Implications of Arrow's "Impossibility Theorem" for Voting Methods 

Kenneth Arrow proved no voting method can satisfy a certain set of desirable 
criteria, implying no voting method is ideal.  But this does not mean we 
should abandon the search for the best (non-ideal) voting method, and 
in particular, since the set of nominees is endogenous the effect of the 
voting method on the set of nominees should be included in the analysis.  

There are often gains to be had by an organization or society by making a collective choice 
from a set of alternatives available to them, rather than having each individual act independently 
(uncertain how others will act).  However, since there are many ways to aggregate individuals' 
reports of their preferences in order to reach a collective choice, the gain (or loss) may depend 
on the procedure by which the collective choice is made.  To study this we need to model the 
nature of individuals' preferences and consider various criteria by which various aggregation 
methods can be compared. 

We make some useful abbreviations.  We use letters like i, j, etc., to denote individuals who 
vote.  Assume the group is choosing from a (possibly large) set of possible alternatives, which 
we call X.  We use letters like x, y, z, etc., as abbreviations for alternatives in X.  Assume 
the alternatives are mutually exclusive, in that at most one can be elected, and assume X is 
complete, in that it includes all possible outcomes.  Thus one and only one alternative in X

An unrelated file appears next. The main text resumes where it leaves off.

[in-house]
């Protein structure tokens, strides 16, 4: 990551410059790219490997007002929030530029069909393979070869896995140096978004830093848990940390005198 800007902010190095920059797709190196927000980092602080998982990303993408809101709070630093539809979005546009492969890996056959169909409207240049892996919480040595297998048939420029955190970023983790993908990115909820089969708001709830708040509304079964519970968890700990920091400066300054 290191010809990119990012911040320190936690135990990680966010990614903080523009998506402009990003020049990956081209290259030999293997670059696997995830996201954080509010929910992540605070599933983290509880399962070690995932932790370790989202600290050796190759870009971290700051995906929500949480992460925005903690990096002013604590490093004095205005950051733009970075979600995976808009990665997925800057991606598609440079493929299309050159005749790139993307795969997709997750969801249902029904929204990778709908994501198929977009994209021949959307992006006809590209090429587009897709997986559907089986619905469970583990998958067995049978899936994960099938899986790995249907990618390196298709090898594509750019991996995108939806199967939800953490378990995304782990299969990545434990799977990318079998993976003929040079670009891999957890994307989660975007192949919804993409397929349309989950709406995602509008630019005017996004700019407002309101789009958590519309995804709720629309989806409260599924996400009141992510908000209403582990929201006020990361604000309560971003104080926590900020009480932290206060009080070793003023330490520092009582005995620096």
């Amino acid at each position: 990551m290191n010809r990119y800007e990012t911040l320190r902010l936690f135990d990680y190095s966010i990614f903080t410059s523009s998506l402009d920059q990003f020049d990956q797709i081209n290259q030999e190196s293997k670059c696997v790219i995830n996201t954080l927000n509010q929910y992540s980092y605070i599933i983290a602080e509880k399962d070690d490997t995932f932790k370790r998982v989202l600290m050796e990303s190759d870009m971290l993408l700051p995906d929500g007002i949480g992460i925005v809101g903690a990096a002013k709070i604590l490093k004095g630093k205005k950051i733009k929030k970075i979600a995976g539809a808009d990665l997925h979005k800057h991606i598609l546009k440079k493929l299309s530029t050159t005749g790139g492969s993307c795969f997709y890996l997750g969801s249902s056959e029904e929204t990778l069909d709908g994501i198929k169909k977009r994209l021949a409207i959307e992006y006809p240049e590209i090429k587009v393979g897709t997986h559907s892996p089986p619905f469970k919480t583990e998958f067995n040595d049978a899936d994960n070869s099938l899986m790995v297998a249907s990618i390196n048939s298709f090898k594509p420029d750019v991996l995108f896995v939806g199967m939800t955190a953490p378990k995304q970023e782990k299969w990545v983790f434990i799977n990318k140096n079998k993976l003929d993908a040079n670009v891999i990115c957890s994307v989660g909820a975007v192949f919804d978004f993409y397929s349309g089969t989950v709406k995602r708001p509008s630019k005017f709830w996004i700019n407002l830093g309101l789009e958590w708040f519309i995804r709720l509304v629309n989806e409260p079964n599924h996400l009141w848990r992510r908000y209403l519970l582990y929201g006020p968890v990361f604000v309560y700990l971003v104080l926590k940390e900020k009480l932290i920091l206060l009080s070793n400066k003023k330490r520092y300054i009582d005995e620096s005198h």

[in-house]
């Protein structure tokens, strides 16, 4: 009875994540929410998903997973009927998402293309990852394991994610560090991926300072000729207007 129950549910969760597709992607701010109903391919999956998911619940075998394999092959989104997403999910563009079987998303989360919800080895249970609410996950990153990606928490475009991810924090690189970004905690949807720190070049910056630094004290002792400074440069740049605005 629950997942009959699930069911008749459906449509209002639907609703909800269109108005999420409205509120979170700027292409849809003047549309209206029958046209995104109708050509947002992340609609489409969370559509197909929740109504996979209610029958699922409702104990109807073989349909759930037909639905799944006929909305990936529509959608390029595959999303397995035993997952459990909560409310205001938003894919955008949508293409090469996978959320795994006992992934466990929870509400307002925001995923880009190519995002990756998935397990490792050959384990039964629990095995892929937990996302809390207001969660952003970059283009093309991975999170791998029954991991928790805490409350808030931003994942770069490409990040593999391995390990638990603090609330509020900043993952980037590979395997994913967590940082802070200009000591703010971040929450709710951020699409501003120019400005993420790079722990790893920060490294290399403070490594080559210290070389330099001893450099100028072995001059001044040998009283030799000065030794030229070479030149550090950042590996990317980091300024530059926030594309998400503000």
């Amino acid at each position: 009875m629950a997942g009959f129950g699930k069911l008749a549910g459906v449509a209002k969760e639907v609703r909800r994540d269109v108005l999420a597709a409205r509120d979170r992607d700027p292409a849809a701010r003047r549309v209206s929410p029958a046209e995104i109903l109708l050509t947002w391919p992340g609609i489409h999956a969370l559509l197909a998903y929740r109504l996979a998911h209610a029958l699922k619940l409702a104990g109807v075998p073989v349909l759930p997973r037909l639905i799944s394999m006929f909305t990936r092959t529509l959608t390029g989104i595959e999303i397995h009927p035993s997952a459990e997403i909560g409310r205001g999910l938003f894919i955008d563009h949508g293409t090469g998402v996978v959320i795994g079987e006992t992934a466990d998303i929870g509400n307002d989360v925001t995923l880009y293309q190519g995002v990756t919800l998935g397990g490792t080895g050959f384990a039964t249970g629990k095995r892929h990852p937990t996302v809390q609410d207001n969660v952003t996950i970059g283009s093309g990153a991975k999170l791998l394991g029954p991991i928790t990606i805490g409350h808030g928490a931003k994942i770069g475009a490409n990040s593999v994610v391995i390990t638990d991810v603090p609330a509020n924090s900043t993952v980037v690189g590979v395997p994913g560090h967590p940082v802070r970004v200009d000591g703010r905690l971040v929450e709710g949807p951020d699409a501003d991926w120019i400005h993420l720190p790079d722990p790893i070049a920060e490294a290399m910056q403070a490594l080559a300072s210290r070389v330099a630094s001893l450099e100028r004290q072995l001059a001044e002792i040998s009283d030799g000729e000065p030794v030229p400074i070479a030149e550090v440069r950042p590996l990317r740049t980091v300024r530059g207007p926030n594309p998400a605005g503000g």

will be elected.  The individuals might not be asked to consider every alternative in X
particularly if X is large, so we refer to the alternatives under consideration as the "agenda" 
and call them A.  We can also think of A as the set of "nominated" alternatives, those which 
appear on the ballot.  A is not determined by nature but is affected by nomination decisions 
made by individuals--perhaps only a small number of individuals are required to add an 
alternative to the agenda.  Whether or not individuals have incentives to nominate certain 
alternatives will depend on their beliefs about how the action would affect the outcome 
in the short and long term. 

We model each individual as behaving as if she has "preferences" regarding alternatives.  
Every preference is a relative comparison of some pair of alternatives.  That is, for any 
pair of alternatives, say x and y, each individual has a preference for x over y or has a 
preference for y over x or is indifferent between x and y.  We assume each individual's 
preferences are "self-consistent": Each individual who prefers x over y and y over z  
also prefers x over z, and each individual who is indifferent between x and y and 
between y and z is also indifferent between x and z.  Such self-consistent preferences 
are called "orderings" of the alternatives, in the same sense that numbers can be ordered 
from largest to smallest.  Alas, no individual's preferences can be directly observed;